I realise when I wrote my last post on homeschooling it was a bit of a splurge of passion for this new topic. I didn’t make clear that this is for our children not everyone’s, and I support whatever decision parents make for their own children. I appreciate that people won’t want to follow the unschooling path, that people might want to but can’t because they need two incomes, and people who agree somewhat but want to do it differently. It’s put more beautifully than I ever could here.

Here is more specifically, what I’ll be doing.

Unschooling. We are all born with a natural curiosity and passion to learn more. That’s how we learnt to walk, and talk. This school of thought (ha ha) lets children decide what they learn about, and how. This lets them be kids; jump around, question things, and shout (maybe outside). But it also allows them to grow up, at their own rate. They’re learning how to be adults from those around them (parents, grandparents, friends’ parents, community figures, living libraries) rather than fellow children. I won’t be imitating school and providing lessons and breaks. I won’t be a teacher. I will let them know that even though I’m an adult I’m definitely wrong sometimes, and they don’t have to agree with my views.

I’m passionate about volunteering. It’s a joke between me and boyfriend when I’m filling in a form and it says ‘Do you have experience with volunteering? Please list here’ with a tiny box, and I’m tempted to just write ‘Yes’. I can’t even remember all the things I’ve done now, and I’m pleasantly surprised each time I’m reminded. I’d love for my kids to be able to join me but most of these things happen in the daytime- hence why I couldn’t do that much while I was at school myself. If they want to I’d love them to help with things like soup kitchens, teaching older adults how to use computers and painting community playgrounds.

One thing that’s made me so sad working as a nanny with this family is how unchildlike the children are. When I say ‘you can do anything you like’ they only suggest activities that I suggested once, like making bubbles from soap, or pictures using twigs and leaves. Or they just want to watch cartoons.The six year old goes to two tutors and learns violin. She asks me every time to let her off. The five year old begs to learn piano and isn’t allowed ‘yet’. They are categorised; the first child (9) is artistic, the second does drama and  is the cute one, the third intelligent. I just want to say ‘No! They’re all multi-faceted’, because they’re human beings. They’re all crushed by the amount of work they’re forced to do. When they’re finished with their school homework, the parents print off more worksheets. I think it’s because they feel if they’re working then they’re doing something ‘useful’. The children’s opinions and feelings are never considered. It’s ‘Oh she’s just tired’ or ‘Stop being a baby and complaining’. Sometimes this might be a fair point, but it’s constant. They never want to be read to (because they never have been) and they don’t pretend play (because it’s discouraged). It’s adults versus children, from breakfast till bedtime. I don’t want my children to be like that.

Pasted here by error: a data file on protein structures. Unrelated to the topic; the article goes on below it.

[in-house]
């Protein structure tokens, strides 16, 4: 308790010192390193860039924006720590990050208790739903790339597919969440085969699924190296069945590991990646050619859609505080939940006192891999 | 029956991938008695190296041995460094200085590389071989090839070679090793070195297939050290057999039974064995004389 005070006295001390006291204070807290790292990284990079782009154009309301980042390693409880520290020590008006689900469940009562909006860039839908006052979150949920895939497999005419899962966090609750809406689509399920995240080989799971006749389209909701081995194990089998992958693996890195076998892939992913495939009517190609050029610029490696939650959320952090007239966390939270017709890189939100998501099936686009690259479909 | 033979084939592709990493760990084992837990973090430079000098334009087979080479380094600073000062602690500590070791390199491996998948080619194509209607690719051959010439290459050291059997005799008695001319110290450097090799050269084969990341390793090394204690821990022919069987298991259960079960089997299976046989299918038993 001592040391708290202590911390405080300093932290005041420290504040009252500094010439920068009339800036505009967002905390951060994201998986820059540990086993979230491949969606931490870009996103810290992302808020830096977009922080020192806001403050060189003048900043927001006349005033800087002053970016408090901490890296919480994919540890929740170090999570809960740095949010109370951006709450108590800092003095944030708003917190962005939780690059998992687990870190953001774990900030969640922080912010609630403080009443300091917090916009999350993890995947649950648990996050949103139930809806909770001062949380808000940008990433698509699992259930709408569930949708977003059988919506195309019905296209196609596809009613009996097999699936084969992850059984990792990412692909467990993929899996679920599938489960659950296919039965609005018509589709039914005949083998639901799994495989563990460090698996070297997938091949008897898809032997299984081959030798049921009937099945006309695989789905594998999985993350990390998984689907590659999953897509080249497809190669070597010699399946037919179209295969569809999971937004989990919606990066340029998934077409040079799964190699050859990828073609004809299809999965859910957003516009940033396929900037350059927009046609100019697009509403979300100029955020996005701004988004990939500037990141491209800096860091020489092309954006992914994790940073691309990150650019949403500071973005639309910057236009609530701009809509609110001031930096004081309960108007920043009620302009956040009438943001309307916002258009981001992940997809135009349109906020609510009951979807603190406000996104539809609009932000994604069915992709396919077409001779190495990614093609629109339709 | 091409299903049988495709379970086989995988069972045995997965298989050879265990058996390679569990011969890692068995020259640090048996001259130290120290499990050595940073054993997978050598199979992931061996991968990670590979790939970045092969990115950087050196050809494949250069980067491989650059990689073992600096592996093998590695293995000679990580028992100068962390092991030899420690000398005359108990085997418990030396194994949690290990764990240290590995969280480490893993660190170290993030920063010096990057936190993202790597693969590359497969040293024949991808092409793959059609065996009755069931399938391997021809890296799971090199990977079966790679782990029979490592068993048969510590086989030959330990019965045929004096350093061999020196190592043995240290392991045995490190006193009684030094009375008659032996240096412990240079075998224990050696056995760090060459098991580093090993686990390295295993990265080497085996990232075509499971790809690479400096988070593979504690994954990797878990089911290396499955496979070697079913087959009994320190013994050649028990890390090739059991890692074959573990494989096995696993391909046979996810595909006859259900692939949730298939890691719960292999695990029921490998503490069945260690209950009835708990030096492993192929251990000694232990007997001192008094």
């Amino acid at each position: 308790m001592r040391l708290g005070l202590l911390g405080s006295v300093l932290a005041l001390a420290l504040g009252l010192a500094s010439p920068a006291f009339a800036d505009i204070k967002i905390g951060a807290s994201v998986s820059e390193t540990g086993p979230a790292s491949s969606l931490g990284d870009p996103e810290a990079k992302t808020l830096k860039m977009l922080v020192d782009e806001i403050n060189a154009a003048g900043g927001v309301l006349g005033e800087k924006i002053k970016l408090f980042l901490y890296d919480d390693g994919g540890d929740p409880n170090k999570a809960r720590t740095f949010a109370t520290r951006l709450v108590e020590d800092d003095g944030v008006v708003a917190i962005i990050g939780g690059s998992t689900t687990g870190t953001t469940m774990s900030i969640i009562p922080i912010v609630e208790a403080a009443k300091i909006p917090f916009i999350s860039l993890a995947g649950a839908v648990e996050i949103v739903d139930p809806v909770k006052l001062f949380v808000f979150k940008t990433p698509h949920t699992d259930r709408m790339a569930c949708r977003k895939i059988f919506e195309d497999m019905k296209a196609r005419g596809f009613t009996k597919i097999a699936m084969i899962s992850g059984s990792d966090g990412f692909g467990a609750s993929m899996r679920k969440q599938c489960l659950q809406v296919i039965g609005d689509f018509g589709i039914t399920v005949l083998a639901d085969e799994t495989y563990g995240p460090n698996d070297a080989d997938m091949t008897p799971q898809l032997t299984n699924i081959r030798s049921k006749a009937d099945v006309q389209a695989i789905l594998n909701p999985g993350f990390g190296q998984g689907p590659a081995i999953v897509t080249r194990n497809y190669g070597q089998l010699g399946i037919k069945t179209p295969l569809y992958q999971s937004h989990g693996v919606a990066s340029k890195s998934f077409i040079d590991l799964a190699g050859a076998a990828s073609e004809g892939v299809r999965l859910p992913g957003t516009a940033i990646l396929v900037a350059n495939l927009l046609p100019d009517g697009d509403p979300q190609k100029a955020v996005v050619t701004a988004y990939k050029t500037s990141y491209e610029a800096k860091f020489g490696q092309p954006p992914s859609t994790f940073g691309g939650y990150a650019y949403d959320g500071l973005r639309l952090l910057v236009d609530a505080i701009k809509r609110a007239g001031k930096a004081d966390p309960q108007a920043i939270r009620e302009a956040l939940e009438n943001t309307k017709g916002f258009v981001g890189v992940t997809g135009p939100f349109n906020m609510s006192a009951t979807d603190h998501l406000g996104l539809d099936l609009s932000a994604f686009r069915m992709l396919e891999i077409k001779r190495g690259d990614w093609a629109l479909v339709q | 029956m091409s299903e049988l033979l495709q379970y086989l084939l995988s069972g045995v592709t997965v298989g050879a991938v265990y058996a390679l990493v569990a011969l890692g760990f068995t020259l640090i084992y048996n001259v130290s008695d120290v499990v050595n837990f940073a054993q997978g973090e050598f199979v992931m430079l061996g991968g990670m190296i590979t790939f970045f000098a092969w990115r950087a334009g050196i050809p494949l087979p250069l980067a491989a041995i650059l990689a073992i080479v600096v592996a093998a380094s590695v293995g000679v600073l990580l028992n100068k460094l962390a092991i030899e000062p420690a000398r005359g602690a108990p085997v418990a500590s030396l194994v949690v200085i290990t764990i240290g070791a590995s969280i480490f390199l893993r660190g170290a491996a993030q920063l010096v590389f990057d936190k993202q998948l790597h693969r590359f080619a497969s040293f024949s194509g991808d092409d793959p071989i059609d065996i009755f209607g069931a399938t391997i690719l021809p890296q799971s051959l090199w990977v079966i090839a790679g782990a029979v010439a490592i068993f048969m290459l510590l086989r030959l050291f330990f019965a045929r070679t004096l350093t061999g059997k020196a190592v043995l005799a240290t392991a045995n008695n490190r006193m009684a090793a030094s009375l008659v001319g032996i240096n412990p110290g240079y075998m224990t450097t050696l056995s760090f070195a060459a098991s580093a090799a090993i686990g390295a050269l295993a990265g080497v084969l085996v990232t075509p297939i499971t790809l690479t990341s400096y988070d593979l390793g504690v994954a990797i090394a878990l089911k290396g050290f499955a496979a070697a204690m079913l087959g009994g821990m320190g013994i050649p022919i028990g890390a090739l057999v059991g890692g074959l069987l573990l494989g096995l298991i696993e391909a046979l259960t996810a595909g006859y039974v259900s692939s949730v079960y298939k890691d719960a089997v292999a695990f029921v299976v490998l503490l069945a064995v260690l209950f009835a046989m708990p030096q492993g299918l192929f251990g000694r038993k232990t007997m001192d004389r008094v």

It’s about children having the time and energy to be happy. Not to be so knackered after school that they burst into tears repeatedly. Not to be unable to occupy themselves because their every moment is scheduled. I want them to be able to discover what they enjoy doing or learning about, because that’s what adults do in ‘the real world’, they follow their interests.

I dont want this

We’ll be making sure things get learnt along the way. Reading, writing, daily maths, record keeping, other cultures and countries, history of the world, etymology, hundreds of things. And later taxes, cooking for yourself, driving, job interviews, etc. No doubt boyfriend will have his own opinion on what things are crucial- a knowledge of cars and aircraft no doubt!

We’ll be gathering inspiration for new things to learn about from TED talks, Radiolab podcasts, documentaries, tv shows and of course the magical internet. We’ll point at a globe and learn about that location. We will be creating and crafting. We’ll make music with whatever is on hand from tables to pianos. We will be volunteering. We will be exploring the city, and in nature. We’ll be meeting as many people as we can, and getting to know them and their way of life.

We’ll be following our interests, our heads, our hearts. We will be aiming for lives filled with; interesting, satisfying, tiring and meaningful, and with fun, ambition, empathy, contentment, and good relationships.

This has been a pretty serious couple of posts, but future children’s lives is a pretty serious topic. Let me know what you think below! 



  1. Hi Butternutb,
    I agree with you all along. I know we can make better individuals out of our unschooled lads. However, my concern is that they shouldn’t be asked to show their degrees and marks if and when they will enter the professional world. It has been a long practiced tradition to look for marks and degrees during interviews. Can’t imagine the series of event after that.

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